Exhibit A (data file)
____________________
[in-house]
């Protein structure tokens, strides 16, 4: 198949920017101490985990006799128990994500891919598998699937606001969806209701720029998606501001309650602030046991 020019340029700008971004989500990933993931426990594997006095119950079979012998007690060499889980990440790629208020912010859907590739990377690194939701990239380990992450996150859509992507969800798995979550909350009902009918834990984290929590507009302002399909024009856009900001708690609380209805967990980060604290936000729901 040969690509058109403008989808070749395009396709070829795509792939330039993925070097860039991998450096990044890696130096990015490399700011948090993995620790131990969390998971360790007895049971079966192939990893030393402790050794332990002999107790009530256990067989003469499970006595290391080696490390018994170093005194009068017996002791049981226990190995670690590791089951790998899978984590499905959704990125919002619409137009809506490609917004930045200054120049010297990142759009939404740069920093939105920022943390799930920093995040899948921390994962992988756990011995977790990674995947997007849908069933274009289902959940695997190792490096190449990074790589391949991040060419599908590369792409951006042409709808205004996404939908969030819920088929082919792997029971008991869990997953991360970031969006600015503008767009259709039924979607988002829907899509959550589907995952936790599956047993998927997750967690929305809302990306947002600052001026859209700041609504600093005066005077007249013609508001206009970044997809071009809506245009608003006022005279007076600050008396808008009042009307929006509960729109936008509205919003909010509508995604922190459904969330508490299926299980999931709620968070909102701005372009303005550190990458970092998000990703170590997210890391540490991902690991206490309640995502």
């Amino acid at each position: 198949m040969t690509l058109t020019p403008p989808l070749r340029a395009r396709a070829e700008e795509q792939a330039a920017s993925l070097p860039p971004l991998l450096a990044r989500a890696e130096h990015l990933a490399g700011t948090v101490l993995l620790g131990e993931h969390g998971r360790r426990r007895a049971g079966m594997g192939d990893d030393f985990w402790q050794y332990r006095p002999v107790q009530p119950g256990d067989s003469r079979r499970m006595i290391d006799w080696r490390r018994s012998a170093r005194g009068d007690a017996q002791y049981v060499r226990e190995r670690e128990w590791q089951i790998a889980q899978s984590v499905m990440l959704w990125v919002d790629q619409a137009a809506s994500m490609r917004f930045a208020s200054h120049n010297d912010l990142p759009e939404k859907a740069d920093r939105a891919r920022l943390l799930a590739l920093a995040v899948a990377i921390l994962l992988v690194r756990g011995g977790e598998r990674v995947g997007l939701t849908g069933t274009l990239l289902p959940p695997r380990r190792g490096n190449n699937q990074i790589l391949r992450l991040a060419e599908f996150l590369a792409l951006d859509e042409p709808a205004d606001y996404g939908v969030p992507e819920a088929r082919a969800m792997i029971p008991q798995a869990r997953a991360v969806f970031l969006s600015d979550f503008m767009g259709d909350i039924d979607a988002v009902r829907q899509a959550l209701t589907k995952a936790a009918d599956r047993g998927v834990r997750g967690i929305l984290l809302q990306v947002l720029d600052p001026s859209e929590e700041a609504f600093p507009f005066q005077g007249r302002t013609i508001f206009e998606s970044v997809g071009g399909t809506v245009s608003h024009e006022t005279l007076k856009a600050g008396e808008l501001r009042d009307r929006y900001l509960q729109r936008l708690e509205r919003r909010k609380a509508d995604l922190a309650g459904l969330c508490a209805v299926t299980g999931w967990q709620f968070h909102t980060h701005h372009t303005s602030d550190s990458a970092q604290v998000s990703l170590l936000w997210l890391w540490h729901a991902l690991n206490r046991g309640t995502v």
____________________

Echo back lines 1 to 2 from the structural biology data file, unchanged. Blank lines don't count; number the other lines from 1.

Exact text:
[in-house]
């Protein structure tokens, strides 16, 4: 198949920017101490985990006799128990994500891919598998699937606001969806209701720029998606501001309650602030046991 020019340029700008971004989500990933993931426990594997006095119950079979012998007690060499889980990440790629208020912010859907590739990377690194939701990239380990992450996150859509992507969800798995979550909350009902009918834990984290929590507009302002399909024009856009900001708690609380209805967990980060604290936000729901 040969690509058109403008989808070749395009396709070829795509792939330039993925070097860039991998450096990044890696130096990015490399700011948090993995620790131990969390998971360790007895049971079966192939990893030393402790050794332990002999107790009530256990067989003469499970006595290391080696490390018994170093005194009068017996002791049981226990190995670690590791089951790998899978984590499905959704990125919002619409137009809506490609917004930045200054120049010297990142759009939404740069920093939105920022943390799930920093995040899948921390994962992988756990011995977790990674995947997007849908069933274009289902959940695997190792490096190449990074790589391949991040060419599908590369792409951006042409709808205004996404939908969030819920088929082919792997029971008991869990997953991360970031969006600015503008767009259709039924979607988002829907899509959550589907995952936790599956047993998927997750967690929305809302990306947002600052001026859209700041609504600093005066005077007249013609508001206009970044997809071009809506245009608003006022005279007076600050008396808008009042009307929006509960729109936008509205919003909010509508995604922190459904969330508490299926299980999931709620968070909102701005372009303005550190990458970092998000990703170590997210890391540490991902690991206490309640995502």